LETTER FROM BALI

A family abroad

December 18th, 2010 December 22, 2010

Filed under: Uncategorized — mcchez @ 9:08 am

Letter from Bali – XI

The conclusion of a Gregorian year is often a time for reflection.  For the icebound pensioners trapped in their houses or those unfortunates stranded at airports under thick falling snow this is an imposed ennui, the waiting and wondering born of suffering.  For a great many others the stock taking is coloured with spiritual meaning as the kaleidoscope of religious ceremony conjugates around the solstice.  Hindu Bali is no exception to this trend of spiritual climax, with its accompanying soul searching.

Two weeks ago it was Happy Galungan Day, now try to say that after three Bintang beers.  Last week it was Jambalaya and all the staff were gone again.  It is Myxomatosis ceremony this week that has dispersed the home help, they only materialize, fleeting rainbows after a monsoon shower, to glad hand an envelope of bonus salary – this is the time honoured recipe to stave off bad demons and retain harmony on our little island.    I’m being unkind of course, they are swell, I love ’em, and even I’d get myself to a church if the alternative was a day of drudgery wiping the white man’s ass, but I digress.  I suspect they are off next week too, I can’t remember why and I don’t give a fig either because my freckled bottom is on a plane to the Socialist People’s Republic of Vietnam!  Woo hoo!  I have been warned by a cynical fellow that that heathen culture only worships the dollar.  If so then it will at least feel more Christmassy than Bali, and Christmas always makes me think of home…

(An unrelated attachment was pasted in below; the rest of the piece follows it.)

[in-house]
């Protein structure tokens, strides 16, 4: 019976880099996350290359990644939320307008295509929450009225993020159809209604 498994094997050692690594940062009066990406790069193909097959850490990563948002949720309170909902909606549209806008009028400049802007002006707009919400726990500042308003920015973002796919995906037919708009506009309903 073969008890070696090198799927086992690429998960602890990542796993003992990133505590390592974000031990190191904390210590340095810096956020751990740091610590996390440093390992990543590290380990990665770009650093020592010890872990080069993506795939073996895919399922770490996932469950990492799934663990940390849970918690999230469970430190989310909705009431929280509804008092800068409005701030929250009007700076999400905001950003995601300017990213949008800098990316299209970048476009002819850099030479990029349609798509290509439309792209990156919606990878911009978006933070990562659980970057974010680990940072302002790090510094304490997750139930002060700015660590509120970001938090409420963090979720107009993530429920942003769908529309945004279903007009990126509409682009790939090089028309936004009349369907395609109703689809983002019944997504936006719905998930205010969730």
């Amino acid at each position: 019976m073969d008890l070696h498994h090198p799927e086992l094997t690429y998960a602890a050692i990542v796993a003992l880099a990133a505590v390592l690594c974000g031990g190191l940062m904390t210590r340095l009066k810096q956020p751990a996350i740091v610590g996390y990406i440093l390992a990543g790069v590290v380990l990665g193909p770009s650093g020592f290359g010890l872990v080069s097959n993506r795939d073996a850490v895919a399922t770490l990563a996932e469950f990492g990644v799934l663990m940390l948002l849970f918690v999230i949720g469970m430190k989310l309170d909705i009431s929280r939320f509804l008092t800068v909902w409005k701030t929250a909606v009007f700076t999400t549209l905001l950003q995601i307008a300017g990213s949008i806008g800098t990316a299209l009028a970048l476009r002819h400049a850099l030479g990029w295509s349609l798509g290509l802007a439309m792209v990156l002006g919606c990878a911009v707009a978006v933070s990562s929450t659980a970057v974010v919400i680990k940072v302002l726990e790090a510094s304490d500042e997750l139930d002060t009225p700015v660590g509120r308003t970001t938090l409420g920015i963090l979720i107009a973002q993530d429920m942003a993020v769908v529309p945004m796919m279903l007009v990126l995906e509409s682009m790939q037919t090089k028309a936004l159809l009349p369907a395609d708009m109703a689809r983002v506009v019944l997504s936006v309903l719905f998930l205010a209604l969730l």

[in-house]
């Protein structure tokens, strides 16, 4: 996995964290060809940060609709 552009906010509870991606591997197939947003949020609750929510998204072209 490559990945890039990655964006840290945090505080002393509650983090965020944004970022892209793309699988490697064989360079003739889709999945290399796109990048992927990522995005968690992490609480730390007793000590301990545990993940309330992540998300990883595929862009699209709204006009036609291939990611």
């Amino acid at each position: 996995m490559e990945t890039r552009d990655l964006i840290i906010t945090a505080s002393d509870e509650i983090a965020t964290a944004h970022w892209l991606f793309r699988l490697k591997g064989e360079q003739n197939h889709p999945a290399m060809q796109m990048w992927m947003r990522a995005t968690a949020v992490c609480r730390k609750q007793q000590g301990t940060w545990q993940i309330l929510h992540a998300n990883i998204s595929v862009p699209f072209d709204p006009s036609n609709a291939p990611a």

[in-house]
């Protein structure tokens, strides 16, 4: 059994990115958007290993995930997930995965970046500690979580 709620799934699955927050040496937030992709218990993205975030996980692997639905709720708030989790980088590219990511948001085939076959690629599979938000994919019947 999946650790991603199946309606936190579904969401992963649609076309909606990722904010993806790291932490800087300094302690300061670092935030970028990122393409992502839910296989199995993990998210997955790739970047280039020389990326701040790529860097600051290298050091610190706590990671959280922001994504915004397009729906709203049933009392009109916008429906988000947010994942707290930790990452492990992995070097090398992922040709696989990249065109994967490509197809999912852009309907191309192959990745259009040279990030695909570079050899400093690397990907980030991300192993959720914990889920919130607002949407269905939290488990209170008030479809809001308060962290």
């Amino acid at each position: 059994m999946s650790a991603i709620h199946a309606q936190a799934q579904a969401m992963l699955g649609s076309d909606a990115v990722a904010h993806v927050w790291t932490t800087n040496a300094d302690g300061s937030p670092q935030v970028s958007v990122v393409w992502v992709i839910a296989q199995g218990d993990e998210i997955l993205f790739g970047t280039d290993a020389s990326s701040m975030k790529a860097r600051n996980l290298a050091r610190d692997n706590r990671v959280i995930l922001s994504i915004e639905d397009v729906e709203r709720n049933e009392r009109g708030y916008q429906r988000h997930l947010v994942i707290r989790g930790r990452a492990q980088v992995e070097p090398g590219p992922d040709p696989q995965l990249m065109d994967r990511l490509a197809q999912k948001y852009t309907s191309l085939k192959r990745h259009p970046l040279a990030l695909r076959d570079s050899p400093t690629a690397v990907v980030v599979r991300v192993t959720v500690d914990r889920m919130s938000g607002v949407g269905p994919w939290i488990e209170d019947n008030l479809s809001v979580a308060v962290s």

If you’ve been to Bali or read about this place, or perhaps, poor you, you’ve followed the ramblings contained in these letters?  In any case, if you have then you know that Bali is a little odd and perhaps the oddest thing about the whole odd place are the people who live here but aren’t from here, and the strangest thing about that group is how they themselves perceive it, that puddle of humanity who at least temporarily call this place ‘home’.

One little thing about expats… when you live as an expat you meet expats.  You can’t help it, it is a force like gravity.  I suppose if I was a banana tree I’d hang out with the other bananas, or maybe its just that other bananas would be the only things on the island that might tolerate me?  Hey, wait a minute!  But however it happens it is unmistakable; expats don’t hang with tourists or locals.